Few Memphians have seen their city’s skyline from its best angle: looking across the tip of Mud Island while standing in Arkansas. You can marvel at the entire skyline of downtown, from the Pyramid to The Artesian, a condominium high rise near the Harahan Bridge. This vantage point was almost impossible to reach before the Big River Crossing opened in 2016. Since then, the country’s longest bike-pedestrian rail bridge has welcomed over a million visitors.
The Arkansas trailhead at the Harahan Bridge provides the entry point for the now expanding Big River Park. A large, undeveloped area this close to a big city is rare and only exists because the 1,500 acre plain is regularly flooded. The only adaptive use, until now, was soybean farming, since the land is often under several feet of water when the Mississippi River rises in the spring.
Hikers and bikers can enjoy the approximately five-mile paved loop from the Big River Crossing at the Arkansas bridgehead as it circles north to go under the I-40 Hernando DeSoto Bridge and back along the Mississippi River bank. Several viewpoint stops offer stunning views of downtown Memphis, all without worrying about traffic hazards.
“Big River Crossing created this opportunity to have a completely unique recreational and natural area within walking distance of Downtown,” says Dow McVean on behalf of the Big River Strategic Initiative. McVean is spearheading efforts to raise funds to complete the purchase of land between the two major bridges that connect Memphis and West Memphis.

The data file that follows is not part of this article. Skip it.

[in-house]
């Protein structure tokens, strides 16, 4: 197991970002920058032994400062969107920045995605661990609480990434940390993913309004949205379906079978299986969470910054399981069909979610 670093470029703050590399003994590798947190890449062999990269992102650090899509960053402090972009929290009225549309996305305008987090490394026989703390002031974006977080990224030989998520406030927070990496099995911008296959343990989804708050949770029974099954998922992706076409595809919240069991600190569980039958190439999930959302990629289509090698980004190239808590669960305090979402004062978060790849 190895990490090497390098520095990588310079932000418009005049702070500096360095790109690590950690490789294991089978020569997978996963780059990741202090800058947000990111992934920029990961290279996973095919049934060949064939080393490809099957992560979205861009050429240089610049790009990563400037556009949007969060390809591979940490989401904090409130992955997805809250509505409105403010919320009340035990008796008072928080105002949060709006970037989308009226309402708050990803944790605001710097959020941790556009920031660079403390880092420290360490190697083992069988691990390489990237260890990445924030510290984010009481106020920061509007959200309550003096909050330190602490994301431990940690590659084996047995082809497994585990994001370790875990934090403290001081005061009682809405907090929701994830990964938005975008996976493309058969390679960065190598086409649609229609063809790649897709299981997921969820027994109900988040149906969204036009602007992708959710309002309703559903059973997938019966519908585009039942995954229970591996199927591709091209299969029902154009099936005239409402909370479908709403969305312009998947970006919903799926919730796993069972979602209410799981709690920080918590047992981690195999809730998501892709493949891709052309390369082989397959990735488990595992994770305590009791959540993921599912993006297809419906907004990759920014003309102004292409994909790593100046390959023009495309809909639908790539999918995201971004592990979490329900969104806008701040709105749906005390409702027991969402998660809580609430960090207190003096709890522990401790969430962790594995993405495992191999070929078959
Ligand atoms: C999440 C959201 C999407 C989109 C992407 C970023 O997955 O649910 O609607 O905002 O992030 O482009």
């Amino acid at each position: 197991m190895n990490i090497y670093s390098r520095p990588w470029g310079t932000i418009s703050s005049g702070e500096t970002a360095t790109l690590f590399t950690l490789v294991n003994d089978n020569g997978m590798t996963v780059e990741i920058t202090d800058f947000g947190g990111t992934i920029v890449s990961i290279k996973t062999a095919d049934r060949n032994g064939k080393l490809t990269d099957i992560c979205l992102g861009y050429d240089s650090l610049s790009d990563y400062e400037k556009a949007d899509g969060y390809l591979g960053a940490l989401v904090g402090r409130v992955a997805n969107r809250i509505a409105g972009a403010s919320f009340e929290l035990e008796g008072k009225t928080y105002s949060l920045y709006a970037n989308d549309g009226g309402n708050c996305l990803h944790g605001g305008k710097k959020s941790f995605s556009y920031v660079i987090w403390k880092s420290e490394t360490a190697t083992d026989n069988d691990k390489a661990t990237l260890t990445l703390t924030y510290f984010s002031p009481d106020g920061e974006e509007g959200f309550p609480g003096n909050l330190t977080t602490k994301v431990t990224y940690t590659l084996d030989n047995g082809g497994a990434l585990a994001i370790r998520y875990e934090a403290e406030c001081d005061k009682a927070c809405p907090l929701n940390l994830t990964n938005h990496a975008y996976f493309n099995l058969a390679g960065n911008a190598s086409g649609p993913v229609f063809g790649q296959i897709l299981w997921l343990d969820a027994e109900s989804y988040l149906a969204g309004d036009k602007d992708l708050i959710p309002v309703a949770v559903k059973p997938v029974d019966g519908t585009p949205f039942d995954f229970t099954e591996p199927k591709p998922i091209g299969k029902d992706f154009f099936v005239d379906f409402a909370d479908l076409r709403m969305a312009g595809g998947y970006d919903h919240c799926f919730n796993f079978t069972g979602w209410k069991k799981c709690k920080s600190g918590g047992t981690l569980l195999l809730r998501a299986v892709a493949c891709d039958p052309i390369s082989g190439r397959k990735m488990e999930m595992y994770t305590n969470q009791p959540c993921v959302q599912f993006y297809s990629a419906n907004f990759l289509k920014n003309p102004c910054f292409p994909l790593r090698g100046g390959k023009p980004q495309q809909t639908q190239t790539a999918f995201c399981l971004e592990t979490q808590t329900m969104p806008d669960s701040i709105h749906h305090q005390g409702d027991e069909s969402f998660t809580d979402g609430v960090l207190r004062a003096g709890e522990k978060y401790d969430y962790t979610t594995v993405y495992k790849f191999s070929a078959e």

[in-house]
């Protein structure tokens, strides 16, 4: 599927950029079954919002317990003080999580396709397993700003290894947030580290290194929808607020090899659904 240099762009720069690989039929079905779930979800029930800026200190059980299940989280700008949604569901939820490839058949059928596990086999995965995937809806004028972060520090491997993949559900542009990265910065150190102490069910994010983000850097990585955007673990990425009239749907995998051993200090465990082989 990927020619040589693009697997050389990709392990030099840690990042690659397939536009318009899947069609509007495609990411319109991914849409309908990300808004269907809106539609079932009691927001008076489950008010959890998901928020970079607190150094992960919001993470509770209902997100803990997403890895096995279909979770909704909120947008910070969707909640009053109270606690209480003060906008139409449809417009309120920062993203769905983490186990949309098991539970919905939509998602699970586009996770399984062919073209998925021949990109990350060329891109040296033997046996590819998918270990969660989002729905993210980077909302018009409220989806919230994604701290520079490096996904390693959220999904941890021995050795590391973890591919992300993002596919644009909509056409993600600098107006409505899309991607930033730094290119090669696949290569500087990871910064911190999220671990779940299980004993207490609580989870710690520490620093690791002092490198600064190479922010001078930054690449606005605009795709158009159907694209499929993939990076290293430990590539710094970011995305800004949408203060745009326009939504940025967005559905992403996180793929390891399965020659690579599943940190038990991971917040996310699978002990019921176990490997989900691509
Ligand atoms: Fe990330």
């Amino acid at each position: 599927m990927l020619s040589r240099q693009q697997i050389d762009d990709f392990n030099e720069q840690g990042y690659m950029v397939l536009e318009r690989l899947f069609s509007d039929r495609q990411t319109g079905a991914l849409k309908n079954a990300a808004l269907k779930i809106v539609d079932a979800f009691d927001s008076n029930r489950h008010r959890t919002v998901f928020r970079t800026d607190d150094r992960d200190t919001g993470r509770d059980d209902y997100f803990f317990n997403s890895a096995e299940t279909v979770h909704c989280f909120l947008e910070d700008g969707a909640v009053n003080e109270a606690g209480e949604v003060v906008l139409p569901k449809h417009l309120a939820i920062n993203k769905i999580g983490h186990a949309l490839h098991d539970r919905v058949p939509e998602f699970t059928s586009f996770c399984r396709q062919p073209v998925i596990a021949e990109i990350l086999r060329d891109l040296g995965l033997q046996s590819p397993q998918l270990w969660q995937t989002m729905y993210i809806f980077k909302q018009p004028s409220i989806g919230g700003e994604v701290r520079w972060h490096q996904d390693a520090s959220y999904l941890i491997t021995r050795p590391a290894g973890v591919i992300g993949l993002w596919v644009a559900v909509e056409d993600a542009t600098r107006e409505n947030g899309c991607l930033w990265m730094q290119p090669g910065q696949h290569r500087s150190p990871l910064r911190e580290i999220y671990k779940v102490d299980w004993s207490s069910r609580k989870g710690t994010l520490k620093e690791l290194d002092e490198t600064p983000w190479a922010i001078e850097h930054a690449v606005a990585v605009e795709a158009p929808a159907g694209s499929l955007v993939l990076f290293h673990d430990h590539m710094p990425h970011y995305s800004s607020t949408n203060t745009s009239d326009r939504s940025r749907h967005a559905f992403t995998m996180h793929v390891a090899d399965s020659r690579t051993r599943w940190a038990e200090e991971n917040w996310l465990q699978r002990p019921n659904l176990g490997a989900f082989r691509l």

The non-profit corporation he helped form has purchased about 500 acres and has optioned almost 1,000 additional acres that he plans to purchase to expand the park and its trails.
“Half of the $5 million dollars we need has been raised,” says McVean, “and we hope to finish by the end of the summer.” McVean says that he hopes to soon release the final planning proposals for the expansion of the Big River Park.
“The park will have both environmental and recreational goals. The soybean fields which now contribute to chemical runoff will be replaced with native grasses and trees that will be a wildlife habitat and a natural sponge for periods of flood. We will also expand the existing trails and connect to a long gravel trail along the top of the nearby levee.”
Local outdoor gear retailer, Outdoors, Inc., recently sponsored a first for the park, a gravel bicycle road race that was on both paved and gravel trails. Park advocates expect 5K runs, birdwatchers, rollerbladers, cyclists, and hikers to utilize the park more as it expands.
McVean sees Ducks Unlimited as a natural partner in the project. “The Mighty Mississippi is central to Memphis’ identity,” says Adam Putnam, CEO of Ducks Unlimited, the world’s largest waterfowl and wetlands conservation organization. “Ducks Unlimited is honored to showcase conservation efforts in our own backyard.”
The wetlands restoration project will aid in floodwater storage and create a rare wildlife habitat island, sandwich between two large cities, creating a unique feature for locals and tourists.
Bike rental stations are located at the Harahan bridge on the Memphis and West Memphis entry points. The Memphis Segway tourist attraction regularly leads groups of tourists over the bridge and down to the start of the Big River Park trail. Auto parking is available on both sides of the Harahan bridge.